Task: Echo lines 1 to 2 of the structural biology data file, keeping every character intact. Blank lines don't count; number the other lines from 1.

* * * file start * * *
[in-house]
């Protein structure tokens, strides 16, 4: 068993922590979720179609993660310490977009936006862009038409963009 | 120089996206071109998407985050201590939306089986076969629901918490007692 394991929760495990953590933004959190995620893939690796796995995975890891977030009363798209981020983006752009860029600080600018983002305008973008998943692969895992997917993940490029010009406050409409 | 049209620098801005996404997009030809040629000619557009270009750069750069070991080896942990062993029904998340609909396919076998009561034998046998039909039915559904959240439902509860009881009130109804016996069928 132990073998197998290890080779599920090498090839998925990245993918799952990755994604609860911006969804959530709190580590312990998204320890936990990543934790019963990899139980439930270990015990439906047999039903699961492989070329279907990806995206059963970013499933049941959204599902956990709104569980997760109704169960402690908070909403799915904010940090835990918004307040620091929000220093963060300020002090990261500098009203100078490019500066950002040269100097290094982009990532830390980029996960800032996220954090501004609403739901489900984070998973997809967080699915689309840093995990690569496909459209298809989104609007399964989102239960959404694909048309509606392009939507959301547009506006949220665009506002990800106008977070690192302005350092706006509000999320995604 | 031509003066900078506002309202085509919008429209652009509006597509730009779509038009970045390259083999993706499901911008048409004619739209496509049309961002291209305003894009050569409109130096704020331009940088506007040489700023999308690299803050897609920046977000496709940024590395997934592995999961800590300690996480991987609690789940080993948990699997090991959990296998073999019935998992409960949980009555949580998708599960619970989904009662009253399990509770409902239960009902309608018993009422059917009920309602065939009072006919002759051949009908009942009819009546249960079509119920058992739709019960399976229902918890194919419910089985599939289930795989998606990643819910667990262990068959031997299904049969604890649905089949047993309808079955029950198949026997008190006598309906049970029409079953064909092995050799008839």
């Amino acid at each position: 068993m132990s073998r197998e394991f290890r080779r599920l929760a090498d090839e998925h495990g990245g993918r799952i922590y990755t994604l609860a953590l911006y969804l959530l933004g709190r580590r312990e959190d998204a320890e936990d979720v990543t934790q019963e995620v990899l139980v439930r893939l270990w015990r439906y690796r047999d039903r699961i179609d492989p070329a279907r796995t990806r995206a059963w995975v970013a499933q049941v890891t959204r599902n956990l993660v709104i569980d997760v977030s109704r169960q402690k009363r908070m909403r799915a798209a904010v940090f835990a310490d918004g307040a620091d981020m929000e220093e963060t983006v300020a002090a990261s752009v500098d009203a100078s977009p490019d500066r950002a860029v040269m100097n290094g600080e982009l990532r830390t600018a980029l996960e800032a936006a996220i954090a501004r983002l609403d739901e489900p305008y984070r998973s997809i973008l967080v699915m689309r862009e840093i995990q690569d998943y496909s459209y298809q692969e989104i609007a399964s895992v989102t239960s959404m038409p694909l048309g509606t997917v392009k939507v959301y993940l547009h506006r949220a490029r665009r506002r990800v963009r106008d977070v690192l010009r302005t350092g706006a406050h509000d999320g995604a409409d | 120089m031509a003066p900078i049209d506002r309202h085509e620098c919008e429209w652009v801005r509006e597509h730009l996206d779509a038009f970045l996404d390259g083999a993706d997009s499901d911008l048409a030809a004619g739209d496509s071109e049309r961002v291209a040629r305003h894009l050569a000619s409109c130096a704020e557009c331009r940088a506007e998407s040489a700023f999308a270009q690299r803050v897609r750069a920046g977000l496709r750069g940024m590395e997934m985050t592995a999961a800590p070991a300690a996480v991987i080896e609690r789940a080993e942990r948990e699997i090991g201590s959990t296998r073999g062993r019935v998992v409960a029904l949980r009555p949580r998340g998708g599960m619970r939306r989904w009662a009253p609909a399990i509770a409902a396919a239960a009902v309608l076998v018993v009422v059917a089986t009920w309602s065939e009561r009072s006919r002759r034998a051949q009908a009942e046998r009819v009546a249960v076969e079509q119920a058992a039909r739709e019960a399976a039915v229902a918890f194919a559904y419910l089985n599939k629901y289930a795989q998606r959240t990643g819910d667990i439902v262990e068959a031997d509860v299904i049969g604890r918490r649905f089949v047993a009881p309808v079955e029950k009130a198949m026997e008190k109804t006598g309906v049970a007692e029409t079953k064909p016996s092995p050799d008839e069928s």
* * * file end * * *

[in-house]
């Protein structure tokens, strides 16, 4: 068993922590979720179609993660310490977009936006862009038409963009 | 120089996206071109998407985050201590939306089986076969629901918490007692 394991929760495990953590933004959190995620893939690796796995995975890891977030009363798209981020983006752009860029600080600018983002305008973008998943692969895992997917993940490029010009406050409409 | 049209620098801005996404997009030809040629000619557009270009750069750069070991080896942990062993029904998340609909396919076998009561034998046998039909039915559904959240439902509860009881009130109804016996069928 132990073998197998290890080779599920090498090839998925990245993918799952990755994604609860911006969804959530709190580590312990998204320890936990990543934790019963990899139980439930270990015990439906047999039903699961492989070329279907990806995206059963970013499933049941959204599902956990709104569980997760109704169960402690908070909403799915904010940090835990918004307040620091929000220093963060300020002090990261500098009203100078490019500066950002040269100097290094982009990532830390980029996960800032996220954090501004609403739901489900984070998973997809967080699915689309840093995990690569496909459209298809989104609007399964989102239960959404694909048309509606392009939507959301547009506006949220665009506002990800106008977070690192302005350092706006509000999320995604 | 031509003066900078506002309202085509919008429209652009509006597509730009779509038009970045390259083999993706499901911008048409004619739209496509049309961002291209305003894009050569409109130096704020331009940088506007040489700023999308690299803050897609920046977000496709940024590395997934592995999961800590300690996480991987609690789940080993948990699997090991959990296998073999019935998992409960949980009555949580998708599960619970989904009662009253399990509770409902239960009902309608018993009422059917009920309602065939009072006919002759051949009908009942009819009546249960079509119920058992739709019960399976229902918890194919419910089985599939289930795989998606990643819910667990262990068959031997299904049969604890649905089949047993309808079955029950198949026997008190006598309906049970029409079953064909092995050799008839």